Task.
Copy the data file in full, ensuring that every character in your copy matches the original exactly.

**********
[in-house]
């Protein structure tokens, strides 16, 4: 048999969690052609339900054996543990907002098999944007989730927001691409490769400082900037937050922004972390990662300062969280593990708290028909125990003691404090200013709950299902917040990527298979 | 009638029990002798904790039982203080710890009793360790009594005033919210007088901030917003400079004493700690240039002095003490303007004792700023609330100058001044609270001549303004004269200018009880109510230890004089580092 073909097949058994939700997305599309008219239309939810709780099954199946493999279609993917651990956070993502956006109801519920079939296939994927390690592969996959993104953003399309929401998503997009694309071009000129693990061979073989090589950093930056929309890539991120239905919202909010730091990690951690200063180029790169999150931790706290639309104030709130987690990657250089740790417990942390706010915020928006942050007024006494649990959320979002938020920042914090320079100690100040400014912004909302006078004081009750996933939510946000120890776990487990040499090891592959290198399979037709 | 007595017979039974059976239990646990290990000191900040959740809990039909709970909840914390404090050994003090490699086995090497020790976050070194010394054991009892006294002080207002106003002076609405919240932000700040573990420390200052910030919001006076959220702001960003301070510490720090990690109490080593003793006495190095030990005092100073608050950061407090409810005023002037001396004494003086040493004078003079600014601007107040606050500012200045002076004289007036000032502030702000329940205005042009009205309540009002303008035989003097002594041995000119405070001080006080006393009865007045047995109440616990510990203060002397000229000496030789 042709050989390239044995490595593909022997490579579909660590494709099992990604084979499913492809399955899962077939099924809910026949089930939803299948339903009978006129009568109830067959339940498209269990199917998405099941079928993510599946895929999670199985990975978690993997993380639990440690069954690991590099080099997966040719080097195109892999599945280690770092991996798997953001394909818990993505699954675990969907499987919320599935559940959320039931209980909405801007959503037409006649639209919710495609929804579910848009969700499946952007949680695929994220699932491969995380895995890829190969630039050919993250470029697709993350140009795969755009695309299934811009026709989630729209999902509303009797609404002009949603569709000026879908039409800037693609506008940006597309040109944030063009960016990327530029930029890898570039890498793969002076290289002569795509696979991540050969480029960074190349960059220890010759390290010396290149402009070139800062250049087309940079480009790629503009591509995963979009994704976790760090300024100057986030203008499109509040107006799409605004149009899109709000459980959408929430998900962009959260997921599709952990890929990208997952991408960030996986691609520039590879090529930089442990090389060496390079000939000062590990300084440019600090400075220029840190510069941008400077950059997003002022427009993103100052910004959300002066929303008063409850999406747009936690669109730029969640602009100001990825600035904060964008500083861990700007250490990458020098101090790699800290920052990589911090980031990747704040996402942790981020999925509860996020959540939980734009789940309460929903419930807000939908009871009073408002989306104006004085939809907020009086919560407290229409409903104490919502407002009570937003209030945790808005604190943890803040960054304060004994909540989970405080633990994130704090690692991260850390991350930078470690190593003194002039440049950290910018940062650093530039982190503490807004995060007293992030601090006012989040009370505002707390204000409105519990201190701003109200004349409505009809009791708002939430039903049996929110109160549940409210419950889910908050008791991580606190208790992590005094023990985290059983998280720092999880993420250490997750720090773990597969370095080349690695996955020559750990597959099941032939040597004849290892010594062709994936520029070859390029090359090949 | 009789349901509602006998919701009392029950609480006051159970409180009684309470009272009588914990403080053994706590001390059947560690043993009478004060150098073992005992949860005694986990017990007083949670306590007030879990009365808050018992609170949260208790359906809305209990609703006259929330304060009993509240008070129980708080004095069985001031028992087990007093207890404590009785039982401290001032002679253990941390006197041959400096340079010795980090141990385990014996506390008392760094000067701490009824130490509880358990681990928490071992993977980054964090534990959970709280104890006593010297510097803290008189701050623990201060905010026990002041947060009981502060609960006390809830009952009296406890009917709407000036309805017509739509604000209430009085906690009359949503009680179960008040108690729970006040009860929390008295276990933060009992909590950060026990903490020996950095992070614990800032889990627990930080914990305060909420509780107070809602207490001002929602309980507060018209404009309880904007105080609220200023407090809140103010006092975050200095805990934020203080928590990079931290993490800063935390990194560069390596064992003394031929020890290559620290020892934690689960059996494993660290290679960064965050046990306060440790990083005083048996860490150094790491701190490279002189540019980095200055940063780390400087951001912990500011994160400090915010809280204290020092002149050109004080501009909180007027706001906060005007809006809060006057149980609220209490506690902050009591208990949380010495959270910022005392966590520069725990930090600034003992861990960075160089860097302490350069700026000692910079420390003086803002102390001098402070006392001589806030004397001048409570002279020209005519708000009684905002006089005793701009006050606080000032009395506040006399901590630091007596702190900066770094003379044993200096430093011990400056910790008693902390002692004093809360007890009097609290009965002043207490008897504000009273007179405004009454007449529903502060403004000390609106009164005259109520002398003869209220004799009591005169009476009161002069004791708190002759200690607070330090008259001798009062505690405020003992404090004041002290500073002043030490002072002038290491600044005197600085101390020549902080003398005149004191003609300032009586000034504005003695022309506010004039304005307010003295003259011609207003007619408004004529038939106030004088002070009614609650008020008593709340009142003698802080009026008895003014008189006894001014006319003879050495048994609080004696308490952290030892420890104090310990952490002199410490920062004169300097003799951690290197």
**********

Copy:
[in-house]
């Protein structure tokens, strides 16, 4: 048999969690052609339900054996543990907002098999944007989730927001691409490769400082900037937050922004972390990662300062969280593990708290028909125990003691404090200013709950299902917040990527298979 | 009638029990002798904790039982203080710890009793360790009594005033919210007088901030917003400079004493700690240039002095003490303007004792700023609330100058001044609270001549303004004269200018009880109510230890004089580092 073909097949058994939700997305599309008219239309939810709780099954199946493999279609993917651990956070993502956006109801519920079939296939994927390690592969996959993104953003399309929401998503997009694309071009000129693990061979073989090589950093930056929309890539991120239905919202909010730091990690951690200063180029790169999150931790706290639309104030709130987690990657250089740790417990942390706010915020928006942050007024006494649990959320979002938020920042914090320079100690100040400014912004909302006078004081009750996933939510946000120890776990487990040499090891592959290198399979037709 | 007595017979039974059976239990646990290990000191900040959740809990039909709970909840914390404090050994003090490699086995090497020790976050070194010394054991009892006294002080207002106003002076609405919240932000700040573990420390200052910030919001006076959220702001960003301070510490720090990690109490080593003793006495190095030990005092100073608050950061407090409810005023002037001396004494003086040493004078003079600014601007107040606050500012200045002076004289007036000032502030702000329940205005042009009205309540009002303008035989003097002594041995000119405070001080006080006393009865007045047995109440616990510990203060002397000229000496030789 042709050989390239044995490595593909022997490579579909660590494709099992990604084979499913492809399955899962077939099924809910026949089930939803299948339903009978006129009568109830067959339940498209269990199917998405099941079928993510599946895929999670199985990975978690993997993380639990440690069954690991590099080099997966040719080097195109892999599945280690770092991996798997953001394909818990993505699954675990969907499987919320599935559940959320039931209980909405801007959503037409006649639209919710495609929804579910848009969700499946952007949680695929994220699932491969995380895995890829190969630039050919993250470029697709993350140009795969755009695309299934811009026709989630729209999902509303009797609404002009949603569709000026879908039409800037693609506008940006597309040109944030063009960016990327530029930029890898570039890498793969002076290289002569795509696979991540050969480029960074190349960059220890010759390290010396290149402009070139800062250049087309940079480009790629503009591509995963979009994704976790760090300024100057986030203008499109509040107006799409605004149009899109709000459980959408929430998900962009959260997921599709952990890929990208997952991408960030996986691609520039590879090529930089442990090389060496390079000939000062590990300084440019600090400075220029840190510069941008400077950059997003002022427009993103100052910004959300002066929303008063409850999406747009936690669109730029969640602009100001990825600035904060964008500083861990700007250490990458020098101090790699800290920052990589911090980031990747704040996402942790981020999925509860996020959540939980734009789940309460929903419930807000939908009871009073408002989306104006004085939809907020009086919560407290229409409903104490919502407002009570937003209030945790808005604190943890803040960054304060004994909540989970405080633990994130704090690692991260850390991350930078470690190593003194002039440049950290910018940062650093530039982190503490807004995060007293992030601090006012989040009370505002707390204000409105519990201190701003109200004349409505009809009791708002939430039903049996929110109160549940409210419950889910908050008791991580606190208790992590005094023990985290059983998280720092999880993420250490997750720090773990597969370095080349690695996955020559750990597959099941032939040597004849290892010594062709994936520029070859390029090359090949 | 009789349901509602006998919701009392029950609480006051159970409180009684309470009272009588914990403080053994706590001390059947560690043993009478004060150098073992005992949860005694986990017990007083949670306590007030879990009365808050018992609170949260208790359906809305209990609703006259929330304060009993509240008070129980708080004095069985001031028992087990007093207890404590009785039982401290001032002679253990941390006197041959400096340079010795980090141990385990014996506390008392760094000067701490009824130490509880358990681990928490071992993977980054964090534990959970709280104890006593010297510097803290008189701050623990201060905010026990002041947060009981502060609960006390809830009952009296406890009917709407000036309805017509739509604000209430009085906690009359949503009680179960008040108690729970006040009860929390008295276990933060009992909590950060026990903490020996950095992070614990800032889990627990930080914990305060909420509780107070809602207490001002929602309980507060018209404009309880904007105080609220200023407090809140103010006092975050200095805990934020203080928590990079931290993490800063935390990194560069390596064992003394031929020890290559620290020892934690689960059996494993660290290679960064965050046990306060440790990083005083048996860490150094790491701190490279002189540019980095200055940063780390400087951001912990500011994160400090915010809280204290020092002149050109004080501009909180007027706001906060005007809006809060006057149980609220209490506690902050009591208990949380010495959270910022005392966590520069725990930090600034003992861990960075160089860097302490350069700026000692910079420390003086803002102390001098402070006392001589806030004397001048409570002279020209005519708000009684905002006089005793701009006050606080000032009395506040006399901590630091007596702190900066770094003379044993200096430093011990400056910790008693902390002692004093809360007890009097609290009965002043207490008897504000009273007179405004009454007449529903502060403004000390609106009164005259109520002398003869209220004799009591005169009476009161002069004791708190002759200690607070330090008259001798009062505690405020003992404090004041002290500073002043030490002072002038290491600044005197600085101390020549902080003398005149004191003609300032009586000034504005003695022309506010004039304005307010003295003259011609207003007619408004004529038939106030004088002070009614609650008020008593709340009142003698802080009026008895003014008189006894001014006319003879050495048994609080004696308490952290030892420890104090310990952490002199410490920062004169300097003799951690290197």